- Supporting Documentation.
- Where no gift is involved:
- A biographical summary should be included, along with a rationale articulating the proposed honoree’s significant contributions to the university or to the State of Florida or to the fields of education, government, science or human betterment and describing the honoree’s recognized accomplishment and character. Consideration will be given to the fact that many outstanding persons are deserving of recognition, yet few naming opportunities are available.
- Where a gift is involved:
- Consideration will be given to the significance and amount of the proposed gift.
- Consideration will also be given to the person and work of the donor to determine the donor’s compatibility with the core values of the University as reflected in its mission statement.
- Where no gift is involved:
- The name given under this policy to a campus building, identifiable exterior facility, room in a campus building, or exterior space on the campus not identified as a facility shall continue for the life of the campus building, facility, room, or space except as set forth in the paragraph below.
- Reservations. The University reserves the right to rename any campus building, facility, room, or space named for an honoree when it discovers information about the honoree’s conduct or actions that it determines is incompatible with the core values of the University, regardless of when such conduct or actions occurred. The University reserves the right, but does not have the obligation, to continue the use of the name of the honoree for a new building, facility, room, or space that replaces the original.
A proposal for changing the name of any college, school, or academic department shall originate with the faculty and administration of that unit. Such a proposal shall consist of the specific name being considered and a rationale for the change.
The proposal shall be presented to the general faculty of the unit in a formal manner, and the faculty shall be afforded an opportunity for discussion of the issue in a forum presided over by the dean or the dean’s designee. The faculty shall then be given an opportunity to vote by secret ballot on the proposed change.
If a majority of the faculty in the unit approves the proposed change, the dean shall forward it to the Dean of the Faculties for submission to the Council of Deans and the Faculty Senate for discussion and response. If both groups approve, the Dean of the Faculties shall consider the proposal and submit it to the Provost for consideration. Upon their concurrence, the proposal shall be submitted to the Board of Trustees.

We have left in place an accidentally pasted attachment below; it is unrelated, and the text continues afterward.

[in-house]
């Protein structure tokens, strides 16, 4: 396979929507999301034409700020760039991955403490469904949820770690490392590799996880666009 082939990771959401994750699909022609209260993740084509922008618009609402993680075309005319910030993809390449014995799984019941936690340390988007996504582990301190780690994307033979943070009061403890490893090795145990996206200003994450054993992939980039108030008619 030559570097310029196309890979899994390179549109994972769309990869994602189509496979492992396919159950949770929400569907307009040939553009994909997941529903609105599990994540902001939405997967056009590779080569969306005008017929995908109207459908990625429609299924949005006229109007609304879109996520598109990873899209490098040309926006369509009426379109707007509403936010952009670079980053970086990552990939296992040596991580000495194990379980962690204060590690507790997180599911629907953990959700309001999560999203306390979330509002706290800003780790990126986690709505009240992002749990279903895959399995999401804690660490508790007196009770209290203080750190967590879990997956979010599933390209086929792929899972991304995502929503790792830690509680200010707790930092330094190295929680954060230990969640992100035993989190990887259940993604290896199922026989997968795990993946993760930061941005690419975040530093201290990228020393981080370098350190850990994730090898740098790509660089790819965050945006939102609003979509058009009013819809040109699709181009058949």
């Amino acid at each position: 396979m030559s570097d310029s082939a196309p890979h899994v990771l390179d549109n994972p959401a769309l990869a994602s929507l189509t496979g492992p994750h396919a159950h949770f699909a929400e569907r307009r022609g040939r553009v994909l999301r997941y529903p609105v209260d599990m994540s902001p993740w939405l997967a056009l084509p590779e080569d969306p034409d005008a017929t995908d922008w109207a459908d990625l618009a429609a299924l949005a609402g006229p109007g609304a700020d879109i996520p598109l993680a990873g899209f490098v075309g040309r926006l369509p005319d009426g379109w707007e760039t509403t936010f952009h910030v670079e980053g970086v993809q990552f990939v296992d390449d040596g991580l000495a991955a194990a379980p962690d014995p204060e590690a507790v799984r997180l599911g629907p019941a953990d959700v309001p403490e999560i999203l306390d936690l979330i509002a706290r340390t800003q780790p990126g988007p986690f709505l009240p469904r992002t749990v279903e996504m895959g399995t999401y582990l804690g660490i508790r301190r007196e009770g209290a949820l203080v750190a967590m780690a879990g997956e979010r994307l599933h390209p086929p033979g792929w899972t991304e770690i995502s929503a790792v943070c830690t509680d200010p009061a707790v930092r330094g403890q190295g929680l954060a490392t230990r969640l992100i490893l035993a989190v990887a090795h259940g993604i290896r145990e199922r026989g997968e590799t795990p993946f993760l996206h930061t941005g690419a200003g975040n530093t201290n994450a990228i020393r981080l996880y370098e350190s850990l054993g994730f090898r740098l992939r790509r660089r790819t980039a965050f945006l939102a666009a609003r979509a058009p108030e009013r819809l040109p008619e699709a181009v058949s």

Each of the University Divisions maintains an organizational chart. These provide a graphic statement of how each Division is organized and provide a ready means of determining basic structure and authority. The organizational charts for the major divisions (Office of the President, Finance and Administration, Sponsored Research, University Relations, Academic Affairs and Student Affairs) may be found by searching for “Organizational Charts” on the FSU Web site. For any questions or to obtain more detailed Departmental organizational charts, contact the Classification Department in Human Resources at 850-644-4908.
See Discussion under Faculty Employment Policies.
(FSU-UFF Agreement, See Article 18)
University-Sponsored Educational Materials; (Copyrights)
The University is increasingly involved in diverse use of media that generate and draw upon a variety of materials that are copyrightable. Complex problems are raised concerning ownership and the use of educational materials developed with University facilities and resources or as a result of assigned University duties or with support by a third-party sponsor. The University, as both a producer and user of such materials, needs policies to govern ownership, University use, external use, and rights to income produced by external distribution of these University-sponsored educational materials. It is the purpose of this policy statement to clarify the respective rights of faculty, staff, students, and the University by defining the types of educational materials which should be designated “University Sponsored,” by establishing procedures for administering policies concerning these materials, and stating university-wide policies governing their ownership and use and the rights to income produced.